Sony's (NYSE:SONY) stock surged 40% to its highest level in nearly two decades in 2019 as the growth of its image sensor business offset the softness of its gaming and consumer electronics divisions. Investors might be itching to take profits after that historic rally, but I believe the stock could still head higher in 2020, for four simple reasons.
1. Surging demand for image sensors
Sony's imaging and sensing solutions (I&SS) unit supplies image sensors for roughly half of all smartphone makers worldwide, including Apple (NASDAQ:AAPL), Samsung, and Huawei.
Smartphone shipments have declined annually since 2017, according to IDC. However, that market saturation prompted smartphone makers to aggressively upgrade their cameras and launch multi-camera devices. New features like facial recognition and augmented reality also require multiple cameras.
That paradigm shift caused orders for Sony's image sensors to surge even as smartphone shipments remained sluggish. In the first half of fiscal 2019, Sony's I&SS revenue grew 19% annually, making it the company's fastest-growing unit. Its operating profit grew 63% and accounted for a quarter of Sony's operating income.
Sony expects the unit's revenue and operating income to grow 18% and 39%, respectively, in fiscal 2019, which ends on March 31. Sony's I&SS chief Terushi Shimizu recently told Bloomberg that the unit still "can't make enough" image sensors to meet market demand even as it runs its manufacturing plant 24 hours a day -- which suggests that it will continue to be Sony's core growth engine throughout 2020.
2. A strong music business
Sony Music, one of the three largest record labels in the world, generated 10% of Sony's revenue and 15% of its operating profits in the first half of 2019. Its revenue rose 9% annually during that period, thanks to its consolidation of EMI and higher revenue from streaming platforms. Its operating profit grew by 19%.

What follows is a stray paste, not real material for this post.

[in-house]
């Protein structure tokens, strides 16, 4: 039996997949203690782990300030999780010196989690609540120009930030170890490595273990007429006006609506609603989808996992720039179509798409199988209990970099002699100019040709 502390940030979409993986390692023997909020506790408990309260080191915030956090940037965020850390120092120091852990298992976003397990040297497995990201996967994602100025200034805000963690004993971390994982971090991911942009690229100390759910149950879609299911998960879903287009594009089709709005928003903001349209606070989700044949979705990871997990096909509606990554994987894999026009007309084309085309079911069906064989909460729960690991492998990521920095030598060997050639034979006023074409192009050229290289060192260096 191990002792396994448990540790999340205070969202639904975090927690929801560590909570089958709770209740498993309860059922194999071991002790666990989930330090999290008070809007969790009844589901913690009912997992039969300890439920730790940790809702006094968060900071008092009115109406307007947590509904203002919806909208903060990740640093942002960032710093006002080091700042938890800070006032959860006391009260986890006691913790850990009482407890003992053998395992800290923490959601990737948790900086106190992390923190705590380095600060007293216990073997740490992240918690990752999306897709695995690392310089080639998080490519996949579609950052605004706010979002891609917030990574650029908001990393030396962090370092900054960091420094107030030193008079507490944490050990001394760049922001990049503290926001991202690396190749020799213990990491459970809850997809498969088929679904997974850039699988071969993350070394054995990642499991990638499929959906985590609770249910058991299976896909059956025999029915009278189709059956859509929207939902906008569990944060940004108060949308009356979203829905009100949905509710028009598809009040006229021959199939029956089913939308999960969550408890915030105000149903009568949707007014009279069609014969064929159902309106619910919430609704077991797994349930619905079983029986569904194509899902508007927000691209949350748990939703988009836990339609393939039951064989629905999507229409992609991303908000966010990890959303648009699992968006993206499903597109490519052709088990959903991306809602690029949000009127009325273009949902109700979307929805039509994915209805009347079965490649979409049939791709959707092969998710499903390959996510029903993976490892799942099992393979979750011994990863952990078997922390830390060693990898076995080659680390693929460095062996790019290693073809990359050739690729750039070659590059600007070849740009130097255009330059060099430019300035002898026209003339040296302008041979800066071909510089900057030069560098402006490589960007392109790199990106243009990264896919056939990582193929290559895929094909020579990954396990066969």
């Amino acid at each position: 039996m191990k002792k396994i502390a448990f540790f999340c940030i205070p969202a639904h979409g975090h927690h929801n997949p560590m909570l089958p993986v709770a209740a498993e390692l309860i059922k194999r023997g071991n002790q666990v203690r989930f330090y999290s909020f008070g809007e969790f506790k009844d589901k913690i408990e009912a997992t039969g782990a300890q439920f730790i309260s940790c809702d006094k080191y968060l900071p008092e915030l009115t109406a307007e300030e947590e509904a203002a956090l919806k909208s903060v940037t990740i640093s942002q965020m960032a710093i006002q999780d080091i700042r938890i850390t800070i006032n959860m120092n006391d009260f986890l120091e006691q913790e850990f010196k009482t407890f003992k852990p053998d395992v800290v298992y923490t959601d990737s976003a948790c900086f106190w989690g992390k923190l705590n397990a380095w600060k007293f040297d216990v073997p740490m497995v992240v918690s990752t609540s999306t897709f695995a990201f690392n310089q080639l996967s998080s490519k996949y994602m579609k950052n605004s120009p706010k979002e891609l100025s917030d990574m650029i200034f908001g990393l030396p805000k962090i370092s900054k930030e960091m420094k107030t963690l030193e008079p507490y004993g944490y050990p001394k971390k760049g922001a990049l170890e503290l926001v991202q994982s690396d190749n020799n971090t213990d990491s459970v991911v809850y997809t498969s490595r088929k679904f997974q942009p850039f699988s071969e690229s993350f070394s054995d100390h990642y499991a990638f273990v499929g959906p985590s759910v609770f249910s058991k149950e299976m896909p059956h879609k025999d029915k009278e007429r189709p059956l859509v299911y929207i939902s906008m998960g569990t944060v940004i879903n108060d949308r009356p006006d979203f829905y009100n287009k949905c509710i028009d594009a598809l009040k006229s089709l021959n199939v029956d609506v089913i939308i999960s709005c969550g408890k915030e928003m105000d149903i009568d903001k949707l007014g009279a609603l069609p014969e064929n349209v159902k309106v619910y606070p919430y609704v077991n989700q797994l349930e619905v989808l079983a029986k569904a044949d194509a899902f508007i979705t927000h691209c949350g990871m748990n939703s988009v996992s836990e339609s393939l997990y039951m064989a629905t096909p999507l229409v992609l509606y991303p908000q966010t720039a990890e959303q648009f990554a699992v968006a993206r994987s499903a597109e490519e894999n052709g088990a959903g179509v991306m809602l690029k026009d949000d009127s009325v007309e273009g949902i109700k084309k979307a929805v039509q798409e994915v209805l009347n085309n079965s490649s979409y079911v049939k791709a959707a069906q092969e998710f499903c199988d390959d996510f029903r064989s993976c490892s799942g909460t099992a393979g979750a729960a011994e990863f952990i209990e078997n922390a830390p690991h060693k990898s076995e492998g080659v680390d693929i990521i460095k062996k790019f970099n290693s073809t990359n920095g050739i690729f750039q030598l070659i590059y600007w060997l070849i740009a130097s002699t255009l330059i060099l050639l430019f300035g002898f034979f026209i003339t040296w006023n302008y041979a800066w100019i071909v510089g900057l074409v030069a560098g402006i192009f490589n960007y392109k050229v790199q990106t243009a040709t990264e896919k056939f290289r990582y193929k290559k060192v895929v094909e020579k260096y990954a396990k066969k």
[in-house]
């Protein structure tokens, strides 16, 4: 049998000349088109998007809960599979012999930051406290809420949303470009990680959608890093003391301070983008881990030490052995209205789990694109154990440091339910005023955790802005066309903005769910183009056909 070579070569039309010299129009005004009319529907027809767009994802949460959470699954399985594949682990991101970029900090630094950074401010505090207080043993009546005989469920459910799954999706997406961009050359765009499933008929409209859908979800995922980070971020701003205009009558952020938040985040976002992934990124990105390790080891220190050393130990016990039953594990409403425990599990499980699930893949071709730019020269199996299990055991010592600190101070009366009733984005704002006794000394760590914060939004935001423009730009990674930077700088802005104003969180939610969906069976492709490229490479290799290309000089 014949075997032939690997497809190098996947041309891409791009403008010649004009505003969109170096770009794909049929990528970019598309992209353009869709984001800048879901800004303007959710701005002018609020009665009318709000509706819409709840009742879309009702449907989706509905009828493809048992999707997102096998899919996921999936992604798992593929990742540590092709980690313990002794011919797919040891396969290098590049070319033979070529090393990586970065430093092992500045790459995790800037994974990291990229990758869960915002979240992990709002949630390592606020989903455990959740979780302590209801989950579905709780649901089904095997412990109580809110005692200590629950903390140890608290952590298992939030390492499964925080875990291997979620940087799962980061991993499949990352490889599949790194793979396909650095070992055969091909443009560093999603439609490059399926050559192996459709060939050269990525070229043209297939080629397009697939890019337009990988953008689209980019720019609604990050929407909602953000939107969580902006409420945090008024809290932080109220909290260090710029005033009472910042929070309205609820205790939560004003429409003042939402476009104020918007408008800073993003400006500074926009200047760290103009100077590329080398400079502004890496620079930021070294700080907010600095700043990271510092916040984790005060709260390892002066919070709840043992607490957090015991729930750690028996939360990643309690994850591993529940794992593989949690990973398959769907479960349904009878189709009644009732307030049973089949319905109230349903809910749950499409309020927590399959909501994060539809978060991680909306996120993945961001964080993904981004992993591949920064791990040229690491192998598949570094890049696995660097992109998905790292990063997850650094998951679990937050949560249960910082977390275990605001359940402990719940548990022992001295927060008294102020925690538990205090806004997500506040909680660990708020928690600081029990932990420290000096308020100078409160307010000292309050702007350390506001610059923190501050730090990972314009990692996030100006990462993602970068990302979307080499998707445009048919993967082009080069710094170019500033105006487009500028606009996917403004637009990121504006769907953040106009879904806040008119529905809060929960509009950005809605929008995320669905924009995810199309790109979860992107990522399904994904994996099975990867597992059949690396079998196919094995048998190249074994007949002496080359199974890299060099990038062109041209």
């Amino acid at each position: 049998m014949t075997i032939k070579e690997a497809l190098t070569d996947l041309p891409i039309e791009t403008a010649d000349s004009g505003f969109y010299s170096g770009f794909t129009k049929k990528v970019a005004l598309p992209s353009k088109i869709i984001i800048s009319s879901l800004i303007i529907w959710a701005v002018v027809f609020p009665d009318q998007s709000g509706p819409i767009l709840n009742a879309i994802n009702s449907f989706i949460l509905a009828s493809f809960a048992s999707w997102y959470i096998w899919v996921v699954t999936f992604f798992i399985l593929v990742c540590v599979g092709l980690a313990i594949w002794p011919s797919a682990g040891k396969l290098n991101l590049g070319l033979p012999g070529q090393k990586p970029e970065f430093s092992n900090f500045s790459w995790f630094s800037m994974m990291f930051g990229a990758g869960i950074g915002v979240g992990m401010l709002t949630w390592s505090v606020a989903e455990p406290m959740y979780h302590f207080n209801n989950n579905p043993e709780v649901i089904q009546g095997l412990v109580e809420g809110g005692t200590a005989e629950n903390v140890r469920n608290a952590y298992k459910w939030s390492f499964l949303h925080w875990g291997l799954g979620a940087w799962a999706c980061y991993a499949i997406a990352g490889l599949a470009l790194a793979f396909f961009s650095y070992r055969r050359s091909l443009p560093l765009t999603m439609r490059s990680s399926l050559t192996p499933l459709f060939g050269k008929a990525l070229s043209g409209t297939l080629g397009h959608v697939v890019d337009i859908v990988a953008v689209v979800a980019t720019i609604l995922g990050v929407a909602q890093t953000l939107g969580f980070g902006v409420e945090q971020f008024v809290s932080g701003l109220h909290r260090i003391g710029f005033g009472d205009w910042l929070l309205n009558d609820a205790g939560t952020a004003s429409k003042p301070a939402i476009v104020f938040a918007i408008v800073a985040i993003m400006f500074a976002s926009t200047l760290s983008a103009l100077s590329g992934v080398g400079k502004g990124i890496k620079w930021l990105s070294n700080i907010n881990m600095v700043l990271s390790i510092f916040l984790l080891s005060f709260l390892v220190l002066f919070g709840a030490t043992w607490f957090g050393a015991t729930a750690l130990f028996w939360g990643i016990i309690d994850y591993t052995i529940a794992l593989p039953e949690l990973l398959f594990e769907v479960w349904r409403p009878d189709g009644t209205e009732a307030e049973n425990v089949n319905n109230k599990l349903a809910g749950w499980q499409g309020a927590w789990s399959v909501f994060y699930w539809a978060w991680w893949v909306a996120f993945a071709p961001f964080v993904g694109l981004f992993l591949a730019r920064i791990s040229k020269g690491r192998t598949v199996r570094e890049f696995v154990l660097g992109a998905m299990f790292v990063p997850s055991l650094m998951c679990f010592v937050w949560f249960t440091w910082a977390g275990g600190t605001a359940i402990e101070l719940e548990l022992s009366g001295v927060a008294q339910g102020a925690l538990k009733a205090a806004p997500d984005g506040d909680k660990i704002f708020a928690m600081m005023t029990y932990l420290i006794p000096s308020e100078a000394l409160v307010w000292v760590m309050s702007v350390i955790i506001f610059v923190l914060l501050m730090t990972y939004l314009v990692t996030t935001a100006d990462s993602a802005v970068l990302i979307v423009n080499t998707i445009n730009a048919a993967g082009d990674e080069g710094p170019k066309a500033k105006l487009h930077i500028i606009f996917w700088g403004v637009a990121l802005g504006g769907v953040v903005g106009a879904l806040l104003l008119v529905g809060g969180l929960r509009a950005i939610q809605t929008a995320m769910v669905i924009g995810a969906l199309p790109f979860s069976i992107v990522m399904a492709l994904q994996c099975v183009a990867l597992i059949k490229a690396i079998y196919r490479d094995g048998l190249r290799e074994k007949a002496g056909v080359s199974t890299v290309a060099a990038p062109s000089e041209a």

Sony expects the unit's revenue to rise 5% in fiscal 2019, and for its operating profit to decline 40%, mainly due to expenses related to its consolidation of EMI in late 2018. But looking ahead, Sony Music should generate stronger growth in 2020 on the back of popular streaming music platforms.
The music streaming market could grow at a compound annual growth rate of 16% between 2019 and 2023, according to TechNavio, which indicates that Sony Music will remain a stable growth engine for the foreseeable future.
3. The upcoming launch of the PS5
Sony's gaming and network services (G&NS) unit was its core growth engine in previous years, but its growth sputtered out in 2019 as the aging PS4 console matured.
The unit's revenue declined 11% annually in the first half of 2019 and accounted for 23% of its top line. Its operating profit fell 20% but still accounted for 27% of Sony's operating income. Sony expects its gaming revenue and operating profits to decline by 13% and 23%, respectively, for the full year.
Those forecasts are bleak, but the growth of Sony's I&SS and Music units should help it tread water throughout the rest of 2019 and the first half of 2020. However, the unit should receive a big boost in the second half of fiscal 2020 when its eagerly anticipated PS5 hits the market.
Sony hasn't officially revealed the PS5 yet, but it's expected to be a significantly more powerful console that will be able to go toe-to-toe against Microsoft's (NASDAQ:MSFT) Xbox Series X during the holidays. Both companies are counting on their next-gen consoles to reboot their sluggish gaming businesses.
Sony already shipped over 100 million PS4s over the past six years, making it the world's top console maker and one of its top game publishers. This gives Sony an edge against Microsoft, and a warm reception for the PS5 at the end of the year could propel its stock to fresh highs by 2021.
4. A reasonable valuation and room for dividend hikes
Analysts currently expect Sony's revenue and earnings to grow 2% and 4%, respectively, next year. Those growth rates seem tepid, but they indicate that Sony's strengths will continue to outweigh its weaknesses.
Sony's stock still trades at a reasonable 17 times forward earnings, which indicates that it still has plenty of room to run before it overheats. It could also attract more investors if it raises its dividend yield of 0.5%, which used up just 5% of its free cash flow over the past five years.
The key takeaway
At first glance, Sony might seem like a slow-growth investment with too many moving parts. However, this 73-year-old company still has a surprising number of irons in the fire, and its evolving business could lift the stock even higher this year.